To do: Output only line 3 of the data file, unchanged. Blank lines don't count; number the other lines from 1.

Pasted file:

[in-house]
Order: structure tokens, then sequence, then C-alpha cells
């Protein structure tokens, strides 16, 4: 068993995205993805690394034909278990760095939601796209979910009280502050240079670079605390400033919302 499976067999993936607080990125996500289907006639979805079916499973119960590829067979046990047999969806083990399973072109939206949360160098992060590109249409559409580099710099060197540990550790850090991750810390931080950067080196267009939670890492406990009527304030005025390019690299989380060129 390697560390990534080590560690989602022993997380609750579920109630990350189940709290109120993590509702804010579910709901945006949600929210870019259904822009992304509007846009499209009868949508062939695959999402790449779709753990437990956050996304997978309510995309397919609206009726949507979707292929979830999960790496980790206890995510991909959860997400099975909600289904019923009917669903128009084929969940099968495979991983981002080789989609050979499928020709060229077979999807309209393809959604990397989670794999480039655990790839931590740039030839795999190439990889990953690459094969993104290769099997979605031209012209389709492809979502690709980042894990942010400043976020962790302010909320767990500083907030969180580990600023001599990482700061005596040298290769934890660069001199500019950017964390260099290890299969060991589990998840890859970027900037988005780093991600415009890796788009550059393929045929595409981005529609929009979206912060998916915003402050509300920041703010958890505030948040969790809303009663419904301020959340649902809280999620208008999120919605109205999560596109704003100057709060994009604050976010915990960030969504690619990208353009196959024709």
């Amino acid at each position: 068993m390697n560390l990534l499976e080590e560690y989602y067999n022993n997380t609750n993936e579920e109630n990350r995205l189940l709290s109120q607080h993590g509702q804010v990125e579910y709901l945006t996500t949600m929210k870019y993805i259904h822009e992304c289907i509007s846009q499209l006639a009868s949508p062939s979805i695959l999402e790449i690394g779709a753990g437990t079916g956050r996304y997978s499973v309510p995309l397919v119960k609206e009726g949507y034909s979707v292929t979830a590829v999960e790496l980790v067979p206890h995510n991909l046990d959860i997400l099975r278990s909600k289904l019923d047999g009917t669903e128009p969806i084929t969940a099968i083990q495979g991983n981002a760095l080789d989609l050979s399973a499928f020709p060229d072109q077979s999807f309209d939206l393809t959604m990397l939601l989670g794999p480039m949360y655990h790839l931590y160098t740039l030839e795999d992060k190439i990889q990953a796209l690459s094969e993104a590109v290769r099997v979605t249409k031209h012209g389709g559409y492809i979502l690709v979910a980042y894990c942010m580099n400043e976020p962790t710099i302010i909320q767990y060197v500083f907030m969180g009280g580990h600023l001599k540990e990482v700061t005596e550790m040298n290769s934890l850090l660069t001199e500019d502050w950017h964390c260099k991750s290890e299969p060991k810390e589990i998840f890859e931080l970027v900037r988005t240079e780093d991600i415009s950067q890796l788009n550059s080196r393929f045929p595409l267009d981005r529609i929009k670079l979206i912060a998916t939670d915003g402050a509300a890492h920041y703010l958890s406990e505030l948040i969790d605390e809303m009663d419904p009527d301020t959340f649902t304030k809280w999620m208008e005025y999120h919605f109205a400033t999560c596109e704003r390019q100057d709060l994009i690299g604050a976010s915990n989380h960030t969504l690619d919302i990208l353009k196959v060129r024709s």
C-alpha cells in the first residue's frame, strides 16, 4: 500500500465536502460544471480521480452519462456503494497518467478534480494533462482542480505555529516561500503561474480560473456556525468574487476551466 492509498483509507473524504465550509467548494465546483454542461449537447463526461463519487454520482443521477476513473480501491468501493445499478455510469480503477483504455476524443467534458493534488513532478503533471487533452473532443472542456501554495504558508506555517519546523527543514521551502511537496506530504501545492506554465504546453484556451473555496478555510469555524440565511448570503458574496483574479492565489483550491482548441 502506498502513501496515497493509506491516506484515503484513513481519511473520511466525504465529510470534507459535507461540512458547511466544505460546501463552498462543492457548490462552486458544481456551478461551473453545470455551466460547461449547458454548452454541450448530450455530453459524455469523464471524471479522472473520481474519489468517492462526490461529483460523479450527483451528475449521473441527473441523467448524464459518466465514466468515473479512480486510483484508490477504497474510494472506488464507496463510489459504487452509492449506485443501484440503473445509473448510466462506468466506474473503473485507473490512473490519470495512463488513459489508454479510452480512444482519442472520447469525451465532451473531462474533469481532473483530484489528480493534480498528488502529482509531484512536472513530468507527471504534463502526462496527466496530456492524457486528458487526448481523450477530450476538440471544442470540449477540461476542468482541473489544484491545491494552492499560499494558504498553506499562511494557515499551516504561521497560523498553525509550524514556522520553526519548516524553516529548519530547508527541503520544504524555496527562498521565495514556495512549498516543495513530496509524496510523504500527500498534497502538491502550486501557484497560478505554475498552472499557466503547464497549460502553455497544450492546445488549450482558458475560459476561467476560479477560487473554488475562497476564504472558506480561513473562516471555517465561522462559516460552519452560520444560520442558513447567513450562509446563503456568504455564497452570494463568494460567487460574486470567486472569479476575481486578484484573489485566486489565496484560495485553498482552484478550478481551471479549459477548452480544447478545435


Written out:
């Protein structure tokens, strides 16, 4: 068993995205993805690394034909278990760095939601796209979910009280502050240079670079605390400033919302 499976067999993936607080990125996500289907006639979805079916499973119960590829067979046990047999969806083990399973072109939206949360160098992060590109249409559409580099710099060197540990550790850090991750810390931080950067080196267009939670890492406990009527304030005025390019690299989380060129 390697560390990534080590560690989602022993997380609750579920109630990350189940709290109120993590509702804010579910709901945006949600929210870019259904822009992304509007846009499209009868949508062939695959999402790449779709753990437990956050996304997978309510995309397919609206009726949507979707292929979830999960790496980790206890995510991909959860997400099975909600289904019923009917669903128009084929969940099968495979991983981002080789989609050979499928020709060229077979999807309209393809959604990397989670794999480039655990790839931590740039030839795999190439990889990953690459094969993104290769099997979605031209012209389709492809979502690709980042894990942010400043976020962790302010909320767990500083907030969180580990600023001599990482700061005596040298290769934890660069001199500019950017964390260099290890299969060991589990998840890859970027900037988005780093991600415009890796788009550059393929045929595409981005529609929009979206912060998916915003402050509300920041703010958890505030948040969790809303009663419904301020959340649902809280999620208008999120919605109205999560596109704003100057709060994009604050976010915990960030969504690619990208353009196959024709």